The most common usage scenario in practice, and this is generally the opinion, is maintenance. Offering mobile maintenance is practical, helpful and can be easily implemented. With the existing integrated solutions, you have direct mobile access to the SAP system and can transfer data directly, without redundancy, and you can also access operating instructions and Q&As, how-to guides, etc. This is used a lot in practice, and it increases productivity and acceptance. Of course, we need an explosion-protected smartphone for this, as we secured a real hit with our Impact X, as this is a device for Zone 1 that looks and functions like an iPhone, while it is otherwise “fat sticks” that prevail. This vastly increases acceptance, of course.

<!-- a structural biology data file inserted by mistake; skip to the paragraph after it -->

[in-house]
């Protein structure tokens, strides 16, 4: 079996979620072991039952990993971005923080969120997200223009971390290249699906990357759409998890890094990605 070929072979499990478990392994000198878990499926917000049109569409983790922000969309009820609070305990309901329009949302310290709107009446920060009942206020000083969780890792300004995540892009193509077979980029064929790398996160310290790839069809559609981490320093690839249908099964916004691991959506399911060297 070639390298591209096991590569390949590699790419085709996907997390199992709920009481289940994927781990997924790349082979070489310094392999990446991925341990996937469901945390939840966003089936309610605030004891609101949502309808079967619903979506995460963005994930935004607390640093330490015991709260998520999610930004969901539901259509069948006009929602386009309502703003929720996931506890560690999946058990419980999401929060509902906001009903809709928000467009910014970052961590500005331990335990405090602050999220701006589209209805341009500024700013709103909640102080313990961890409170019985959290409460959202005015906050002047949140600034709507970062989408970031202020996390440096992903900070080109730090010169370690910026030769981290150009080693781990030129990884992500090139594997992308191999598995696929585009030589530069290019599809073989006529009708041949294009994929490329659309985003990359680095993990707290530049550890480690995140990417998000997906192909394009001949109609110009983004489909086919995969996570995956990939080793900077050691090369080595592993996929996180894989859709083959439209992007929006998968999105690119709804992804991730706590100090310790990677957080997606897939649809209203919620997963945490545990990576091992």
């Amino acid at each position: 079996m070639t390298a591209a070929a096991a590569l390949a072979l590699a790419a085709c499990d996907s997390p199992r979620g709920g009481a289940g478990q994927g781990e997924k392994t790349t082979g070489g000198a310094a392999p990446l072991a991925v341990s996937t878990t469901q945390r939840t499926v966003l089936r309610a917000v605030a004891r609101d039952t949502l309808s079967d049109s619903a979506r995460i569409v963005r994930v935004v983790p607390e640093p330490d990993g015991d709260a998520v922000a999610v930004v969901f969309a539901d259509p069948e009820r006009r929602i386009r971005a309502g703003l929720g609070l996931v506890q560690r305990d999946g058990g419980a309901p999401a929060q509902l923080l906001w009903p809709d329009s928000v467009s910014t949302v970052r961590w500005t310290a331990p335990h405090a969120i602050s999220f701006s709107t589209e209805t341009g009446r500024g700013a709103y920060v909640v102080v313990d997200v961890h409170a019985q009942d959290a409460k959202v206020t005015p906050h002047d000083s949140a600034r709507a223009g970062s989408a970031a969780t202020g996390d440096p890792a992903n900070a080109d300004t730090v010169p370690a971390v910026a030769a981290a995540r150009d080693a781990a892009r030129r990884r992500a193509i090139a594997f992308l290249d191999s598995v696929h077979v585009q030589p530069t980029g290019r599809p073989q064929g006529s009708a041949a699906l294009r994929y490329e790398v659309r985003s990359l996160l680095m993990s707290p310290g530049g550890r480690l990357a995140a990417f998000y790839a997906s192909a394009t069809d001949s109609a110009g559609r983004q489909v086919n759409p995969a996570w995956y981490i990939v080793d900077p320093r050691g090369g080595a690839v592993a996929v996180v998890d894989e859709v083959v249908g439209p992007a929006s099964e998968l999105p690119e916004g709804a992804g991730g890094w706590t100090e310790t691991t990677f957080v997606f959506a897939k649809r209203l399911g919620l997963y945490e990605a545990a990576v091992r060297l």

The second major usage scenario which is relevant in practice is related to our new helmet camera. This camera is about the size of a cigar, but it has the full functionality of a standard camera and full HD quality. You can easily fix the problems on site in high resolution via video conferencing or streaming, in a way that was not previously possible.
This is how the system works: you have a standard maintenance walkway on an oil platform with three or four service employees on site who are leaving the individual maintenance points to carry out safety checks. At the same time, you are connected to an expert in Houston, or wherever the parent company is located, via a large screen. Let‘s say there is a hairline crack in a water purifier, for example. You can broadcast this hairline crack live in high resolution via the HD technology, check it live and resolve the problem together in online mode, which was not possible before. If you are able to resolve 15 out of 20 potential problems remotely “via mobile”, as is the case in practice, then you‘ve saved 15 helicopter trips transporting experts to the site. You‘re not just saving between €15,000 and €80,000, which is the cost of a helicopter trip, but you also need to factor in the time delay which affects the entire production process and leads to indirect costs.